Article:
Thousands of expats go up for election in France

Ben McPartland
Ben McPartland - [email protected]
Thousands of expats go up for election in France
Officials prepare the voting lists for the first round of the local elections which takes place on Sunday. Photo: Bertrand Langlois/AFP

France's upcoming local elections may seem like a very French affair, but in fact they will be anything but. Thousands of EU nationals are putting themselves up for election. Find out which country's citizens are top of the table.


When voters in France go to the polls on Sunday for the first round of local elections there will be plenty of names on the lists that might stand out at first glance.

According to figures released by the Ministry of the Interior last week, as many as 5,954 foreign nationals will be included on the voting lists.

In fact every country in the European union is represented apart from two – Malta and Estonia, France's Huffington Post reported.

And at the top of the podium for the number of citizens up for election this time round comes, perhaps unsurprisingly to some, the British– with 1,525 candidates spread across France and in particular throughout the country's 36,000 rural communes.

After the British come the Belgians, who have 1,186 nationals up for election and then in third place are the Portuguese with 1,045 citizens hoping to get elected onto local councils.

Germany has 523 potential councillors in France, Spain has 319, Italy 434 and Sweden 28.

Citizens from European countries are able to stand as candidates for local elections under a reciprocal European Union agreement. However they are not permitted to become mayor or even deputy mayor. To hold that role, EU nationals must take on French citizenship.

One of the 1,525 Brits standing for election is Tim Richardson, a wine grower or a “viticulturist” living in the Dordogne.

Richardson, who is on the electoral list in the town of Eymet, told The Local he wants to get involved in local life, rather than launch a career in French politics.

“At a local level, it has nothing to do with typical French politics. It's just everyday local life,” he said.

Richardson said the local French population welcome the involvement of foreigners in town affairs.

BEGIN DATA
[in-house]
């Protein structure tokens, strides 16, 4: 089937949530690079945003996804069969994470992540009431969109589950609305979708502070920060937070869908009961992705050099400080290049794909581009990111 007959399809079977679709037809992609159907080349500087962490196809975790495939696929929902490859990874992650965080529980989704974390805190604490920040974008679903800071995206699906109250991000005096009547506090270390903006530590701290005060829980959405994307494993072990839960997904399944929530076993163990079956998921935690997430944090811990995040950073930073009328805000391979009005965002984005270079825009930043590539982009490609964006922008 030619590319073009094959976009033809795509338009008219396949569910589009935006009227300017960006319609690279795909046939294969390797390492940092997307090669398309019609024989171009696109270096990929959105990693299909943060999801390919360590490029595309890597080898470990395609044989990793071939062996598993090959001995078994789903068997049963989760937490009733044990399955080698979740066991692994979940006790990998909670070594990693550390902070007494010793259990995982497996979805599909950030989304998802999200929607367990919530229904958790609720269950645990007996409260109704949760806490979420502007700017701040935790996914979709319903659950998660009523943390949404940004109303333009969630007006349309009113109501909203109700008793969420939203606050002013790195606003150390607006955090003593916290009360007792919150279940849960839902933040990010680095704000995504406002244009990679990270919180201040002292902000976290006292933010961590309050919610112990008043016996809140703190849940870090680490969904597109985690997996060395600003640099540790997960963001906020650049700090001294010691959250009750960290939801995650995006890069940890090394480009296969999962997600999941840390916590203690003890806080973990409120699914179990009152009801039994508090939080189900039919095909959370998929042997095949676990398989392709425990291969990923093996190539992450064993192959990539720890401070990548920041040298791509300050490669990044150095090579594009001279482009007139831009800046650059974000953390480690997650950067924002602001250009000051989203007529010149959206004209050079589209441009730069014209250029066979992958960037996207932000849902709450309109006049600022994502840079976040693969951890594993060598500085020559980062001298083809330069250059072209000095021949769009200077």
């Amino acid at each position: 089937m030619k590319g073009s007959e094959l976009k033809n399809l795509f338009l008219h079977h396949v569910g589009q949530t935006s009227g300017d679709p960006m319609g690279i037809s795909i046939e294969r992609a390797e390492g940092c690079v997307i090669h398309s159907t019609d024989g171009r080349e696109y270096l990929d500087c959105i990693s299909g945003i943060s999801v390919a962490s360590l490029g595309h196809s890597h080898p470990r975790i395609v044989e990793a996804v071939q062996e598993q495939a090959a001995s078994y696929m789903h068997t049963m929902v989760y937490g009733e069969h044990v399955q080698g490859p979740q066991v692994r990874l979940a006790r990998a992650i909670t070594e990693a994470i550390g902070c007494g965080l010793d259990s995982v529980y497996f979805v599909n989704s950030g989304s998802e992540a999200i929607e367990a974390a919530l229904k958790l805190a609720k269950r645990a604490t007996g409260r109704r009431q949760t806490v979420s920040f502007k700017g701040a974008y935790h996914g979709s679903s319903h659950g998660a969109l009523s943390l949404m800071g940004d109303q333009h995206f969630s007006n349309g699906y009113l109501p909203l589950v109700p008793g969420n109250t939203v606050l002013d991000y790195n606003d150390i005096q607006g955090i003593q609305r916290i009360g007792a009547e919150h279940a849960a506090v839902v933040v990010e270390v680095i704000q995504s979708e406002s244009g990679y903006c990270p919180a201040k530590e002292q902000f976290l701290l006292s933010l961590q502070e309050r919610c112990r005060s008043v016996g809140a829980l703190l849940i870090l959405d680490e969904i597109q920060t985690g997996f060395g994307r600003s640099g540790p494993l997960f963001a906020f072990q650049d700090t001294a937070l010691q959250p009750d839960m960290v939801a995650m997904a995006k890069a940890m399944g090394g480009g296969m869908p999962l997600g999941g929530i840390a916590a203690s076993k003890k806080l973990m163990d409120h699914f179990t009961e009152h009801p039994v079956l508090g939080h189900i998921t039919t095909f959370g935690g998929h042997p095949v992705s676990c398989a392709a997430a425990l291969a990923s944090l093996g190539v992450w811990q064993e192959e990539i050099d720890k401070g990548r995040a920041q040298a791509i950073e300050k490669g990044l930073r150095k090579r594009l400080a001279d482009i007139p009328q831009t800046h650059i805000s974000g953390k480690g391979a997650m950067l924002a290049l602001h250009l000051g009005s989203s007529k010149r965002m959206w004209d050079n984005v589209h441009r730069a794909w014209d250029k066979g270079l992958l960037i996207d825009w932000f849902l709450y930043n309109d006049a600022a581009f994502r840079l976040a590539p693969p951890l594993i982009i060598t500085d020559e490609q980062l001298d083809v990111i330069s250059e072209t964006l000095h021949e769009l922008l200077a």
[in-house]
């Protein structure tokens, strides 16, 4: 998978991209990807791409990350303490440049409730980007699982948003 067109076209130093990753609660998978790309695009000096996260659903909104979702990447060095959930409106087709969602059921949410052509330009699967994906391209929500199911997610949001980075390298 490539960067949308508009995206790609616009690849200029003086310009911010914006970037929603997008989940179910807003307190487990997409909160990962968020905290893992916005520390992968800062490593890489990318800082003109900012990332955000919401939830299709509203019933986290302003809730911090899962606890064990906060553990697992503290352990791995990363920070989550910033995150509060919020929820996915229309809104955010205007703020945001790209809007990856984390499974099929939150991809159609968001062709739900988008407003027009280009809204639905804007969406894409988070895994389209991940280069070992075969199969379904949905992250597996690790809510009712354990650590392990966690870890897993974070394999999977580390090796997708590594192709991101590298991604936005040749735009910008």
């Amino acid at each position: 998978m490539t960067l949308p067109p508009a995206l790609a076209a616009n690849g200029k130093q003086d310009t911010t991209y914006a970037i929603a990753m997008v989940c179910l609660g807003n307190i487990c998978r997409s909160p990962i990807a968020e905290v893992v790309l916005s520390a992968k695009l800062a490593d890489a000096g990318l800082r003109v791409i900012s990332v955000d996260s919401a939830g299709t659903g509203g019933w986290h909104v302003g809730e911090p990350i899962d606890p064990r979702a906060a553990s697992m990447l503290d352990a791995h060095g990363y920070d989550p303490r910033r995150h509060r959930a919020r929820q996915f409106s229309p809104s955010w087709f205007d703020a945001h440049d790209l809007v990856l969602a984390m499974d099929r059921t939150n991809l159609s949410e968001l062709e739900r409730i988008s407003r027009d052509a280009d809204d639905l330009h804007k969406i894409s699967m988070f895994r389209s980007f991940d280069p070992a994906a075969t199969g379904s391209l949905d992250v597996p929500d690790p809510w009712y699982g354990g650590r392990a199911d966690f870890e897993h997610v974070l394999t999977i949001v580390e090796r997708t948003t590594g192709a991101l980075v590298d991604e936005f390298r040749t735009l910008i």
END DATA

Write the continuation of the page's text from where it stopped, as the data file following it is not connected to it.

“In small towns everyone gets to know each other. I try to help out in local life whenever possible and to get involved. I haven’t heard any grumblings from French people,” he said.

In local elections in France, voters in most towns choose between voting lists, some of which are on a political party basis, rather than individual candidates. Those names on the winning list secure most of the seats on the local council. The head of the list, if elected, becomes mayor.

Foreign candidates on far right lists

In smaller towns, however, individual candidates are more likely to stand without being supported by a political party.

In 2014, candidates in France are standing on a number of party lists including the anti-immigration, anti-EU National Front party, led by Marine Le Pen.

In all around 80 foreign candidates are included on National Front lists. That’s despite Le Pen herself being against EU nationals even having the right to vote, let alone stand for election.

She has said previously that “only the French should be able to choose their representatives in France”.

In the Île-de-France region and Paris, a number of Portuguese and Spanish names are included on various electoral lists for the National Front.  Two Romanians and a Bulgarian also feature on the National Front's lists, which are put forward under the name "Rassemblement Bleu Marine" (United Blue Marine).

Le Pen dismissed claims of hypocrisy.

"Seeming as though the law is there, there is no reason to stop a few people taking advantage of it," she said, before stating that the rules will probably change "when Europe no longer exists".

If 5,954 sounds like a lot of candidates, the number of foreign nationals putting themselves up for election is just a smidgen of the overall total of candidates, which stands at 928,021.

In 2008, 1,397 foreigners were elected to local councils around the country, with Brits topping the table with 409 councillors, ahead of Belgians (323) and Portuguese (177).


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